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2.03.2015

Snowy Drive: Moraine State Park and Slippery Rock Creek Part 1

Being the adventurous type, if I get a day off I have to be out doing something. On Saturday I went for a drive throughout the Beaver Valley. The first stop was at Lake Arthur at Moraine State Park. This was not the primary destination so my stay was brief. 

Thankfully I have snow tires!
Lake Arthur seemed to be completely frozen over. I would still be careful on the ice considering some of the warm spells earlier in the week.
Cat tails! I always remember standing with my Uncle when he would actually light one up and we would hang out and chat around it. It is funny how one little thing can remind you of so many things. In New York State these plants are actually considered to be an endangered species. They are a majestic plant.
 Here is the 422 bridge across Lake Arthur. The rugged topography of the region lends towards this lake having six distinct wings, with what looks to be more than two dozen little inlets. This makes Lake Arthur an excellent place for quiet recreational opportunities.
In the summer the lake is popular with boaters, fisherman, picnickers, and swimmers. There is even a sandy beach that is great for a lazy and free afternoon. In the winter the lake is popular with ice fisherman such as these folks. Be careful with this on this lake for it does not get as cold in this region as other lakes in higher elevations.
 Moraine State Park was created as the result of a mine reclamation project. 
 A beautiful church just outside of the state park. I did not happen to catch the name. With the snow it almost looks like it should be in some miniature train display.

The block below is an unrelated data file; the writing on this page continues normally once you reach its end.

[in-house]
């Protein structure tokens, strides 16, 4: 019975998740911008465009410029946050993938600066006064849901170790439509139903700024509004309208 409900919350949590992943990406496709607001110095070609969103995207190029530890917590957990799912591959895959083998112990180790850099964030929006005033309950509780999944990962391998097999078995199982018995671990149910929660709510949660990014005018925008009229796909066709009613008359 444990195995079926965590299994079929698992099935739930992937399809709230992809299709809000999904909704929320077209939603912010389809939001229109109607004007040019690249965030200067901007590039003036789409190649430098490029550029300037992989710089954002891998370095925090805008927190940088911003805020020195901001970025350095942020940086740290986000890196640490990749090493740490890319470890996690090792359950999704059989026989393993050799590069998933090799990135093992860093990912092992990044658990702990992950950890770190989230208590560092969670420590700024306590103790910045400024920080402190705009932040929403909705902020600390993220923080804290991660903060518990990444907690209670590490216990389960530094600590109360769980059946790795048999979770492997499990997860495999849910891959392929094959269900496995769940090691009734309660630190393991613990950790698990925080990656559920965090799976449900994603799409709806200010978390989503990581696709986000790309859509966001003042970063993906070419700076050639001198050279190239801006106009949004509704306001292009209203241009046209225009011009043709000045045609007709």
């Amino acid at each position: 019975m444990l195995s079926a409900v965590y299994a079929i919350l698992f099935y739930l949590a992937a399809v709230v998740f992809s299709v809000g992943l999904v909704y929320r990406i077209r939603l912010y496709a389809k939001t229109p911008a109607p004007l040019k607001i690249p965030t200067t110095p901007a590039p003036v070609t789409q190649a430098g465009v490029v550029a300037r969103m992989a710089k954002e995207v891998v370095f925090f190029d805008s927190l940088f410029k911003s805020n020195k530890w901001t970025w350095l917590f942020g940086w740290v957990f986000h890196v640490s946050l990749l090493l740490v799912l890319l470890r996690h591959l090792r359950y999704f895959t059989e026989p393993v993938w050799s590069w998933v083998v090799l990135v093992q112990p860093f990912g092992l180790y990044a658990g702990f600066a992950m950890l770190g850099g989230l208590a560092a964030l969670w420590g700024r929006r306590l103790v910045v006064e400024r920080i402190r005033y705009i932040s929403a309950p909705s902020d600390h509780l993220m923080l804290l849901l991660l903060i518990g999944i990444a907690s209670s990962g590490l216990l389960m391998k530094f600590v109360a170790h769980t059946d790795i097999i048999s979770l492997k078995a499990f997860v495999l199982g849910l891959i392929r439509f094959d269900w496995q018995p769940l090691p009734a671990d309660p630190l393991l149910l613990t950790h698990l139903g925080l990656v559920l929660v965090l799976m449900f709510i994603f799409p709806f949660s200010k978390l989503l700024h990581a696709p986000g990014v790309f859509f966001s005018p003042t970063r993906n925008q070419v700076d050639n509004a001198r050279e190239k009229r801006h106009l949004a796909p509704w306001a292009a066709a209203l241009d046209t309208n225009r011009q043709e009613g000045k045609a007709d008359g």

The next stop was to seek out Muddy Creek Falls. This was the 422 bridge before it was rerouted, presumably to replace this bridge, but it is also a possibility that some landowners refused to budge. It is with regret to to inform you that Muddy Creek Falls is on private property. I refuse to trespass, even as someone who loves to explore, so I was unable to view the falls. This is a tremendous waste of a beautiful resource that should be available for the public to see. Natural landmarks and resources like this should not be held back from public viewing. On creeks and waterways of this nature there should be a five to ten foot right-of-way that allows all to view the beauty of the land. Not all was lost though in getting to see this cool old bridge. 
 The falls are somewhere down this hemlock strewn cliffside.
Here is the dam from the former Kennedy Mill. This was another grist mill from the era of McConnell's Mill, the next place that we will be visiting. The mill was torn down way back in the 1930s, but the dam remains. 
I noticed this funky brown stuff floating on the water. Any ideas on what it is?
 Zoomed in more. Whatever it was, it looked gross.
Anyways, over the next few days we will continue our little journey.

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